Problem probably was not that bad as no database corruption was happening due to the fact the problem normally was flushing
drive cache which seems to only affected sequential writes, so pages going via Innodb doublewrite buffer made it to the disk.
It looks however as it is not always the case. We got customer loosing a lot of data on MacOS X which known to have fake fsync(). I do not know if MacOS X fsync() was broken more than usual or some hardware could loose data for longer time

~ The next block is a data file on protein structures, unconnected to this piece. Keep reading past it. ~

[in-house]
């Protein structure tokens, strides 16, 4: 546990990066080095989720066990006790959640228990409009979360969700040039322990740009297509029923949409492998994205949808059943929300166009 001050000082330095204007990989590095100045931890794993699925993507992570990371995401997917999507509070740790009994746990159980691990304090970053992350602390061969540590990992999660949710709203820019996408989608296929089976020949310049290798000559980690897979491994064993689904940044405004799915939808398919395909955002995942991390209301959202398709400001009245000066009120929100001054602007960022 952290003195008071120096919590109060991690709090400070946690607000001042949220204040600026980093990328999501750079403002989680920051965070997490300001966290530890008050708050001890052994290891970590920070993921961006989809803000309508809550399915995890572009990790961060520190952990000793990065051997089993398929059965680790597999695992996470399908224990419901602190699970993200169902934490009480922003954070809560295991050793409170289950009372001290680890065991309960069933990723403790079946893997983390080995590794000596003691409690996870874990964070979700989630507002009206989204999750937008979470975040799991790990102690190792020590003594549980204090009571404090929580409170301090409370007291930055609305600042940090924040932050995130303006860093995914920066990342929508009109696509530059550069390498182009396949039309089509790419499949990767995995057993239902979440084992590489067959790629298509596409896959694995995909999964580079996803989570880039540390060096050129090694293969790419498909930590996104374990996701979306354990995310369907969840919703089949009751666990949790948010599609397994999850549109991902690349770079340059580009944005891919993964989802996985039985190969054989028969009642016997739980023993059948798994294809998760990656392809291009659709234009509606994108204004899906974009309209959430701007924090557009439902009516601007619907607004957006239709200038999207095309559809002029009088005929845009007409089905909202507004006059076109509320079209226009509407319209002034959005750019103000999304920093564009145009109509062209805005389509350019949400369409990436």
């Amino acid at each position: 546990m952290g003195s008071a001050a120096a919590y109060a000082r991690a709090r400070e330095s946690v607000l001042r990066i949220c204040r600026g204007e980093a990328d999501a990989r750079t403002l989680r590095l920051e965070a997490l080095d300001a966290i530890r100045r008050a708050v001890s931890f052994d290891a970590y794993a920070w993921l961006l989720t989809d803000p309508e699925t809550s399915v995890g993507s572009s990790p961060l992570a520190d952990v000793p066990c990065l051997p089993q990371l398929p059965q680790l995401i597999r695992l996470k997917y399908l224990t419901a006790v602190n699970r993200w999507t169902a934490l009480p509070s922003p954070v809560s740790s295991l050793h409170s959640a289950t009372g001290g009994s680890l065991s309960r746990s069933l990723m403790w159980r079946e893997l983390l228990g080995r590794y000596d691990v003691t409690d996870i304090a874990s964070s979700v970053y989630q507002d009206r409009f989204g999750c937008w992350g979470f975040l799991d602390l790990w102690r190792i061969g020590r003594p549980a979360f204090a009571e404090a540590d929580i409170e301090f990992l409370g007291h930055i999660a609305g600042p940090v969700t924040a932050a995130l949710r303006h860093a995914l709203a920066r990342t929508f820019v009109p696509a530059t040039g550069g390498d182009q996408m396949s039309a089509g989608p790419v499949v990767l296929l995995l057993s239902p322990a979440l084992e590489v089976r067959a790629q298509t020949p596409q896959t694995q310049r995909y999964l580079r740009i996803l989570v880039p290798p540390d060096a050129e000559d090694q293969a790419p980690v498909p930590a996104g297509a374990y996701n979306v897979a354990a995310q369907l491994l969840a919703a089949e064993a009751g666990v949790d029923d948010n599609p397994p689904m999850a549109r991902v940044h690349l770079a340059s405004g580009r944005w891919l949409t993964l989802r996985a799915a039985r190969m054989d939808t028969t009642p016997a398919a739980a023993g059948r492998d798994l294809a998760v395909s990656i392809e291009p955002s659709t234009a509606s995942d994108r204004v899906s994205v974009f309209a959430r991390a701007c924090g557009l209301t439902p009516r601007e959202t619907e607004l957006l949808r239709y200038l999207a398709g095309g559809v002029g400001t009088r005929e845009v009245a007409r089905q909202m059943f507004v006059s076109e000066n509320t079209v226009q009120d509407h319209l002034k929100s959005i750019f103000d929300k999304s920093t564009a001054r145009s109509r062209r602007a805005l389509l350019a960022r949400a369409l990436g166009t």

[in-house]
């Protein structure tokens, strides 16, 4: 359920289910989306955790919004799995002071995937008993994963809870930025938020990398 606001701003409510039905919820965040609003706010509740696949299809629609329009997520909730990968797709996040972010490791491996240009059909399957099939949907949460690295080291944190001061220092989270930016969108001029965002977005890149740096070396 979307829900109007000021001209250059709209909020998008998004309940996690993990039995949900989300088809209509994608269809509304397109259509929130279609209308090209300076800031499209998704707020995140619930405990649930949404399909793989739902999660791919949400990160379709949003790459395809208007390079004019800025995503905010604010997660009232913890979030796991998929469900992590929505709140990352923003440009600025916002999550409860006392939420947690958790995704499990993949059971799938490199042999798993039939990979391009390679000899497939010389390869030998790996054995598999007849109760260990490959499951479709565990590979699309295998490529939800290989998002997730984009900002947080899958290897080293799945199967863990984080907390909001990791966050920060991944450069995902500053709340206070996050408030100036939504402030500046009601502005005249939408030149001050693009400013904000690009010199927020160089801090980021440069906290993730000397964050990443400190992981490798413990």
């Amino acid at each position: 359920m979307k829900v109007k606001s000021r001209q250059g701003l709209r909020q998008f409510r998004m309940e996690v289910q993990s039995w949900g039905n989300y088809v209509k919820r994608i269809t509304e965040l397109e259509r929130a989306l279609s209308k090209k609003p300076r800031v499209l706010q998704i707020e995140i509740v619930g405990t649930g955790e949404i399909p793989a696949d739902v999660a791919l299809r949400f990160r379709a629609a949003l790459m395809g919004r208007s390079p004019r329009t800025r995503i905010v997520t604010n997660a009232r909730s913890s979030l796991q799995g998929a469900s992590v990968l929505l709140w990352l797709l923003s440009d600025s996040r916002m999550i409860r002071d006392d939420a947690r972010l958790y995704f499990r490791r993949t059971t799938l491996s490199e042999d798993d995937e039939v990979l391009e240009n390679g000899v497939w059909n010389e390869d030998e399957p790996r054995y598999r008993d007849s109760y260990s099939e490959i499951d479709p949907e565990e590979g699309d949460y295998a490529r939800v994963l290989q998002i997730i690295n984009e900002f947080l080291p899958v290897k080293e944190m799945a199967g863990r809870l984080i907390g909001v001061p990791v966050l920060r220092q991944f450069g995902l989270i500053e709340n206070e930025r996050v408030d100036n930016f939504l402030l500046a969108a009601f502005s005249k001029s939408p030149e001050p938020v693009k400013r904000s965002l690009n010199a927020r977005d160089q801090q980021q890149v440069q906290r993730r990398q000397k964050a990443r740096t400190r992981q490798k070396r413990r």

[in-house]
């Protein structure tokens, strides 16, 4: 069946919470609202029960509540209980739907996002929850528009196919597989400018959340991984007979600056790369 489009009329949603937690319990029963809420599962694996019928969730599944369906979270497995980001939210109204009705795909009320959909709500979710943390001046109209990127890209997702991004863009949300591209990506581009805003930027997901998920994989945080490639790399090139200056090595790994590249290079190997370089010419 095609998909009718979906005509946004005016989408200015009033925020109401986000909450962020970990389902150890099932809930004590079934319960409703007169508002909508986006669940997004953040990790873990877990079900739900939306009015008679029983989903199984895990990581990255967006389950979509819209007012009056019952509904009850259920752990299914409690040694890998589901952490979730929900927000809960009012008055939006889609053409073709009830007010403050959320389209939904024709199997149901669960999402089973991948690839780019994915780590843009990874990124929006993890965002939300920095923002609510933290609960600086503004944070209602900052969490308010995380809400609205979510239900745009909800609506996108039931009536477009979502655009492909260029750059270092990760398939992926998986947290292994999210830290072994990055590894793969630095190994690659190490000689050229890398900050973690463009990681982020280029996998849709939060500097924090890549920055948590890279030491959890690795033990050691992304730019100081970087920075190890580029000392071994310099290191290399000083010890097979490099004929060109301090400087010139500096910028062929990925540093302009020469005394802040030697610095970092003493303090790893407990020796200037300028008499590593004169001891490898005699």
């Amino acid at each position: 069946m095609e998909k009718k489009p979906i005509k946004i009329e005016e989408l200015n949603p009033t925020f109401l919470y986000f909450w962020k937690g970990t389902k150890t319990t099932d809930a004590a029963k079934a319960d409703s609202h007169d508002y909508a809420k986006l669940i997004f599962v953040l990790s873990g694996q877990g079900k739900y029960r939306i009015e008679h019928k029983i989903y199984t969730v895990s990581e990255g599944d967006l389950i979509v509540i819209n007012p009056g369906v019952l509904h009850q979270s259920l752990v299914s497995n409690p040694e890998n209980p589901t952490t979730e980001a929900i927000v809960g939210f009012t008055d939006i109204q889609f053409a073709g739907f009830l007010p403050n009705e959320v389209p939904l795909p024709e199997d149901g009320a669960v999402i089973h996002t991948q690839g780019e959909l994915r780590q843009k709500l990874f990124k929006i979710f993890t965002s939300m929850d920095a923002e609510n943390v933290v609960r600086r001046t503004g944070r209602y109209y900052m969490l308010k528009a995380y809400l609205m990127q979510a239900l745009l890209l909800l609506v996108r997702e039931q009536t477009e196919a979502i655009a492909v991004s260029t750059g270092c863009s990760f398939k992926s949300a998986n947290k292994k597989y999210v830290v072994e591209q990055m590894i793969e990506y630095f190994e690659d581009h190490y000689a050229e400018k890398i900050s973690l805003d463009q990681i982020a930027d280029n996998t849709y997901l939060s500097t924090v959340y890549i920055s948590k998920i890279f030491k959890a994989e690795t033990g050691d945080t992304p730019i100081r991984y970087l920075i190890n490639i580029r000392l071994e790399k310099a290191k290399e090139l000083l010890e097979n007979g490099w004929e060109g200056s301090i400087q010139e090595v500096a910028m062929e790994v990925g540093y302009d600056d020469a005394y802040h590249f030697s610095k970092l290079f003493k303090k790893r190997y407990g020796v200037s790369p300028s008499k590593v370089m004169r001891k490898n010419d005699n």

frame, still recommendation is the same - if you're storing sensitive data in MySQL make sure you platform is as safe as you need.
Poweroff boxes few times during some disk intensive multi use benchmark running and see if you get database corruption -
run CHECK TABLE to see if they are fine. Also try simple sequential insert application to make sure last insert record is
always where after poweroff (if you need such guaranties). If you're using external SCSI you can also try disconnecting
SCSI cables and other torches to emulate hardware failures you might have. Spend the time or you will spend much more time recovering your data if problem happens.
By the way this problem is not specific to MySQL at all, more or less it should affect all on disk databases.